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Is now the winter of our discontent?

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Is now the winter of our discontent?

By John Willman

Published: June 20 2008 03:00 | Last updated: June 20 2008 03:00

Mervyn King did much to settle the City’s nerves in his Mansion House speech this week, with his bleak assessment of the threat posed by rising inflation. His letter to the chancellor on Monday had been seen as a sign that the Bank of England had gone soft on monetary discipline by appearing to accept that high inflation was here to stay – and beyond domestic control. But in his speech, the governor emphasised the threat posed by inflation and his willingness to see a fall in living standards to squeeze it out.

He rightly stressed the need for wage restraint, as did Alistair Darling in his speech. So it is all the more surprising that the government has been quick to gloss over the pay offer made to Shell tanker drivers of 14 per cent over two years. This inflation- busting award puts the drivers on more than £40,000 a year, much more than almost all classroom teachers, for example. Yet the chancellor has insisted it is specific to the transport sector, while government officials said it reflected long-standing grievances between the drivers and the company that delivers Shell’s products.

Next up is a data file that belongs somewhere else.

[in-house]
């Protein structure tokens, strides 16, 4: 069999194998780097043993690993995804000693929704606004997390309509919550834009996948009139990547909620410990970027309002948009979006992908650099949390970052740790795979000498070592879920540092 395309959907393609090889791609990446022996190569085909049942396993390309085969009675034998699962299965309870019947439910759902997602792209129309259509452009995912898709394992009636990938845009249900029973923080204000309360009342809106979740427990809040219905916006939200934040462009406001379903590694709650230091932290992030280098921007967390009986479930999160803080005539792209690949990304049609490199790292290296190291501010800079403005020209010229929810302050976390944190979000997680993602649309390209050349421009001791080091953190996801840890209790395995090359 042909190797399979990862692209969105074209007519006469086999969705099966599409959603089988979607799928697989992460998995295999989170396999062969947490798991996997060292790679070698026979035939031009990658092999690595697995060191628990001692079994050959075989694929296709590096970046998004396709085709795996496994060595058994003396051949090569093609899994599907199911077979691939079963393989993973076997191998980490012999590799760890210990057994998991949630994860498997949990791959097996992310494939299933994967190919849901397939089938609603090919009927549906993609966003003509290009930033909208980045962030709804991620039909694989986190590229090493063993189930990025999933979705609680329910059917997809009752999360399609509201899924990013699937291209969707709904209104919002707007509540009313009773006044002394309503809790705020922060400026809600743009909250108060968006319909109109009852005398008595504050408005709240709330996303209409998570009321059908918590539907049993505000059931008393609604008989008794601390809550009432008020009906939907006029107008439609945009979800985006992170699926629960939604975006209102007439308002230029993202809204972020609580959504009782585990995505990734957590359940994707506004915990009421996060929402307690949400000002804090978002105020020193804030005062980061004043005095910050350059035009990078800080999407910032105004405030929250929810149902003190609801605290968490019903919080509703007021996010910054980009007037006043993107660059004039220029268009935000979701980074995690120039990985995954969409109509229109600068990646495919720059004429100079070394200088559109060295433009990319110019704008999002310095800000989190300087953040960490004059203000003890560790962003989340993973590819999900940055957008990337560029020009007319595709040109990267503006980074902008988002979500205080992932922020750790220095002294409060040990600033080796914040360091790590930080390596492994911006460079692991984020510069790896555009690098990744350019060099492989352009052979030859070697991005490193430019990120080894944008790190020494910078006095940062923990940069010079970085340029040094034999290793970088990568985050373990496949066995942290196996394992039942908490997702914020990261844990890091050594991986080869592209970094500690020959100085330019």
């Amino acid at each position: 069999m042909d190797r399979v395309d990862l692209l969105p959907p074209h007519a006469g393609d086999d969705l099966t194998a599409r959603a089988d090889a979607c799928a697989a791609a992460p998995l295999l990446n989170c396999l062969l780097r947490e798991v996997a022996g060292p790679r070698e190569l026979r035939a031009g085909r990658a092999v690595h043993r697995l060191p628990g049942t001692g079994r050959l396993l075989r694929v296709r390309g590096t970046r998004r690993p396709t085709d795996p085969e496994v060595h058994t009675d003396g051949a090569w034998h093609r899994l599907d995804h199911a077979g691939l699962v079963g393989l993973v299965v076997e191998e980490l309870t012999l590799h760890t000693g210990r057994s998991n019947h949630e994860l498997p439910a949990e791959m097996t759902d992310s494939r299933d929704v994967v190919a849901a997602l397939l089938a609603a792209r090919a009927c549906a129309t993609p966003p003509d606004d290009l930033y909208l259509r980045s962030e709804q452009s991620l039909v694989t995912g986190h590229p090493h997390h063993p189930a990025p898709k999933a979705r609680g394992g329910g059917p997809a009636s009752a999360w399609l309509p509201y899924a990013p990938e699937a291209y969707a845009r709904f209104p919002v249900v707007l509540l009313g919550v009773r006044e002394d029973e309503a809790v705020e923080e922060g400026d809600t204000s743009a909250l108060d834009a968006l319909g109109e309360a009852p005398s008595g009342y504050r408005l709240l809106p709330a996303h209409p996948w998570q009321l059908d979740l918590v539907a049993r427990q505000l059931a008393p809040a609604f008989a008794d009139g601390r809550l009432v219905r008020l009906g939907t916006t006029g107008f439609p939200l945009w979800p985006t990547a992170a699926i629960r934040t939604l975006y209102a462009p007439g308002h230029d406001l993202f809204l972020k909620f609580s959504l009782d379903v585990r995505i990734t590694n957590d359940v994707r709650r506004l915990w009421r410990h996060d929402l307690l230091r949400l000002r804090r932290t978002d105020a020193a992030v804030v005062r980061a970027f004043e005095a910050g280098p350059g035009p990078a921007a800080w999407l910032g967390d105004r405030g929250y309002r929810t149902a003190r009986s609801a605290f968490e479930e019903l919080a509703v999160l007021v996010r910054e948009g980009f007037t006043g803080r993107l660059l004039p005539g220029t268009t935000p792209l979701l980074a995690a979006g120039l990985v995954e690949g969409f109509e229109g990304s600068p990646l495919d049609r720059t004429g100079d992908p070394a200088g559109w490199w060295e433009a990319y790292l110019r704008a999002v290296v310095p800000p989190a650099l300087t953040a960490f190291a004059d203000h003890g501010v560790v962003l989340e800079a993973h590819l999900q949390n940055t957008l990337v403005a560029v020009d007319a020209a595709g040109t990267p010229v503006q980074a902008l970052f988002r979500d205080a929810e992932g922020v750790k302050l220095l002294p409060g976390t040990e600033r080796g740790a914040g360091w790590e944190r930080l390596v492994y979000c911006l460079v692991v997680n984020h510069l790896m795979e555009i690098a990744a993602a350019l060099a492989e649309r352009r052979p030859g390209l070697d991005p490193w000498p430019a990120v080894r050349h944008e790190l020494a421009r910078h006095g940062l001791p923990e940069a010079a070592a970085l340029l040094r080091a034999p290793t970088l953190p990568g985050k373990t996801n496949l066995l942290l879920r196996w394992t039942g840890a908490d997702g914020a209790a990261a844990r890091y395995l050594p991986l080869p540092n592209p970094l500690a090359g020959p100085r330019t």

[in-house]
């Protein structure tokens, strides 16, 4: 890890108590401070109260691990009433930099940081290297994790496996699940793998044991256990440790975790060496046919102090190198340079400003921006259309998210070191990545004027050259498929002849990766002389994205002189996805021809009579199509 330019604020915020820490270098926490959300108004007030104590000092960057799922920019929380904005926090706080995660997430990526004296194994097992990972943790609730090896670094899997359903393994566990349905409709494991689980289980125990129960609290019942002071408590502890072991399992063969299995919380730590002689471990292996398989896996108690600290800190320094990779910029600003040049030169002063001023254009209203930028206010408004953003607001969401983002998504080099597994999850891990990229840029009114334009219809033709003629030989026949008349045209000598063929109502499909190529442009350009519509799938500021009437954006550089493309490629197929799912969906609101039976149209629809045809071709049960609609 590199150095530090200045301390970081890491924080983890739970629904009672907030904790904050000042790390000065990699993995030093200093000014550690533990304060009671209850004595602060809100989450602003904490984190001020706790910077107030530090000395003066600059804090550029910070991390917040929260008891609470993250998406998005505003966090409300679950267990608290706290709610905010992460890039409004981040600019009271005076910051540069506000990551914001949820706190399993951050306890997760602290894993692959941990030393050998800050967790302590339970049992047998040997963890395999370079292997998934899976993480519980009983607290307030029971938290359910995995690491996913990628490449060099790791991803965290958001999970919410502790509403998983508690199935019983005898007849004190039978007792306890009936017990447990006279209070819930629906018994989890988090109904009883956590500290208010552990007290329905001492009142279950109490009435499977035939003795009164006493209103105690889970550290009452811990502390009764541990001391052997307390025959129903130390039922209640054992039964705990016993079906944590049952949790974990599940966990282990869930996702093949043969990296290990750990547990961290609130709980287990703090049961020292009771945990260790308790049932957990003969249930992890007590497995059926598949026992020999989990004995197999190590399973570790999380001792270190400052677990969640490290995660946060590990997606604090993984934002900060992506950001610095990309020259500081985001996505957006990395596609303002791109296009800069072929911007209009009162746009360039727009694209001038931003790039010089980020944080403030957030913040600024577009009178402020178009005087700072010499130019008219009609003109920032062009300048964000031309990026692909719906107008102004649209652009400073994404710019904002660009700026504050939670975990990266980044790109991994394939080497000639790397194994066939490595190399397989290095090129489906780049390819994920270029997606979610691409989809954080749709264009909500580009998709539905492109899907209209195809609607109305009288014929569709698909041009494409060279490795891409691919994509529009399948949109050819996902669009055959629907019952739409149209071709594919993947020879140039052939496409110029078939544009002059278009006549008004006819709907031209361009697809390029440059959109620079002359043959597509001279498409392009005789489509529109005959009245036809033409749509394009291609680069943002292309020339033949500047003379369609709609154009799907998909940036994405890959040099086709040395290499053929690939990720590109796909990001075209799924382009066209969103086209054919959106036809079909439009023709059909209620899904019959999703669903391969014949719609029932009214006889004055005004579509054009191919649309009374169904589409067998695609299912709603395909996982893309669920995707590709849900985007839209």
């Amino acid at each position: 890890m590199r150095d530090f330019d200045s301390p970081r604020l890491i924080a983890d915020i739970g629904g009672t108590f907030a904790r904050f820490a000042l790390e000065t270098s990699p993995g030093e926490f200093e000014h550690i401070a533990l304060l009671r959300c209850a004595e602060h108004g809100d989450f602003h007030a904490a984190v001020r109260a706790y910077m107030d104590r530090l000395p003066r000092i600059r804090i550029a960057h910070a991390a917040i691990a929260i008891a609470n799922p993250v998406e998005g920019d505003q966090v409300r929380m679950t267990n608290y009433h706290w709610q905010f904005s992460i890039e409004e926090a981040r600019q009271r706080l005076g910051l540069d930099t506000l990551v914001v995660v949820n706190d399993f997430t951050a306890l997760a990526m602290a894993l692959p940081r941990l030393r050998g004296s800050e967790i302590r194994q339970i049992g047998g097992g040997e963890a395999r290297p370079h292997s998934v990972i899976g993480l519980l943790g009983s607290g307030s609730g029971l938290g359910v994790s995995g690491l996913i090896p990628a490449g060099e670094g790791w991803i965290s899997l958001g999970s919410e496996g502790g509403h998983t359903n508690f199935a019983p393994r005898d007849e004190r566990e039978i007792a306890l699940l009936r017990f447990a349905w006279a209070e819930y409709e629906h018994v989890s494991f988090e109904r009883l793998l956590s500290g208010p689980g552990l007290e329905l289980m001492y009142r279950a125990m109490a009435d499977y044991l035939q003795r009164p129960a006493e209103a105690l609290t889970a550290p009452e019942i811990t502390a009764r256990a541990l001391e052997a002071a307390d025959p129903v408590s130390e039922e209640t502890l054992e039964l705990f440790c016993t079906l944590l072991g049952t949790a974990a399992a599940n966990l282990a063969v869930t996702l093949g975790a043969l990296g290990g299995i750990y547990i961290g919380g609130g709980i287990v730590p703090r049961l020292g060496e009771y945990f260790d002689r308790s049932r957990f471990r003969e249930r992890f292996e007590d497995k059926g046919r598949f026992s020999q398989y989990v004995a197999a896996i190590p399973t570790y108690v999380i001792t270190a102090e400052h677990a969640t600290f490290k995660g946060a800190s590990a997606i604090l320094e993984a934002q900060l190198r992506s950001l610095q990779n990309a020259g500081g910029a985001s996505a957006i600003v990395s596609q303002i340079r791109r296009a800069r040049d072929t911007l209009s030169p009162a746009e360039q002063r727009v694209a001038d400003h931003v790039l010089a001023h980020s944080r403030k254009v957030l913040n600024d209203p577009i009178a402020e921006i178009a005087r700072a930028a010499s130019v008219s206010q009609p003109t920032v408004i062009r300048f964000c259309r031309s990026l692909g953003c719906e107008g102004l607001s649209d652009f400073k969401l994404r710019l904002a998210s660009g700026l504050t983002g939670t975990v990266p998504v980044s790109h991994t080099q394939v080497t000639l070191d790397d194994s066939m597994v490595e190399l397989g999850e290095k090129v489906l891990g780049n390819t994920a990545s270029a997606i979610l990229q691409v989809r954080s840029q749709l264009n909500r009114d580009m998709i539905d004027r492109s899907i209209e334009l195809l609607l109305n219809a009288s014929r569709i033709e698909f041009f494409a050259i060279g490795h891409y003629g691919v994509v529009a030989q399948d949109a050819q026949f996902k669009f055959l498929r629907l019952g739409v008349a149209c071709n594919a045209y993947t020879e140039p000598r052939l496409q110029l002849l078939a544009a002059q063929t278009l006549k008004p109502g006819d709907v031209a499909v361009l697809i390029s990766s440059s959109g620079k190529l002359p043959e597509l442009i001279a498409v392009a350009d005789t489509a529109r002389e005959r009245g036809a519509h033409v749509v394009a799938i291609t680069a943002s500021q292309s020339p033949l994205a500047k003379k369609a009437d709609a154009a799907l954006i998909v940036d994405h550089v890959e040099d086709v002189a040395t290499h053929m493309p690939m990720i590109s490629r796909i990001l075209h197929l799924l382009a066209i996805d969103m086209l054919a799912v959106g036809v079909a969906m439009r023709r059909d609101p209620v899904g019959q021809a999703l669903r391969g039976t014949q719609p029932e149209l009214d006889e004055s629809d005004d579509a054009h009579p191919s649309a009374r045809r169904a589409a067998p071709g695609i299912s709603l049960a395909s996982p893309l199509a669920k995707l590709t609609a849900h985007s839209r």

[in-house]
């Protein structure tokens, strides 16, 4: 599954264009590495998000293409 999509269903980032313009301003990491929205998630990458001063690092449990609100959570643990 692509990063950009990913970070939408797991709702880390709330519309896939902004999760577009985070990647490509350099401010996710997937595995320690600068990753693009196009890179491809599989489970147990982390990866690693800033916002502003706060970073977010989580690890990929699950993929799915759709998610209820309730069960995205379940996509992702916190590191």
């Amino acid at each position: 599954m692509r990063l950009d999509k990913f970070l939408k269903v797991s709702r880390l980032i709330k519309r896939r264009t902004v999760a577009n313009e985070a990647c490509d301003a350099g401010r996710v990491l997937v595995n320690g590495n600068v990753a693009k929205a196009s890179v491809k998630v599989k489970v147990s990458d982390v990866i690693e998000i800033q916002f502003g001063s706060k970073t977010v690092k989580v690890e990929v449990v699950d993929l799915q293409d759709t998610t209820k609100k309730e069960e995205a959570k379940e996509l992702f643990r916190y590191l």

The truth is that ministers were keen to see the end of a strike that had led to fuel shortages in parts of the country and which threatened to worsen with renewed walkouts. They may also be lulled into a sense of false security by the weakness of the unions – in stark contrast to the 1970s, when such strikes created mayhem. Since many of them were only at primary school during the winter of discontent, they have little experience of how wage settlements can spiral out of control and entrench inflation.

In 1978, it was an official strike at Ford Motors that bust the 5 per cent pay norm. The union – a forerunner of Unite, which led the successful tanker drivers this time – asked for 30 per cent. Calls for restraint failed, not least because Ford was very profitable and its UK chairman had just had an 80 per cent rise. After seven weeks, Ford settled on 17 per cent, and a few days later, tanker drivers threatened to strike for a 40 per cent rise. They were bought off with 20 per cent, but others poured into the breach – including the public sector workers who remain the most highly unionised in the UK and are chafing at their latest deals promising rises of less than 10 per cent over three years.

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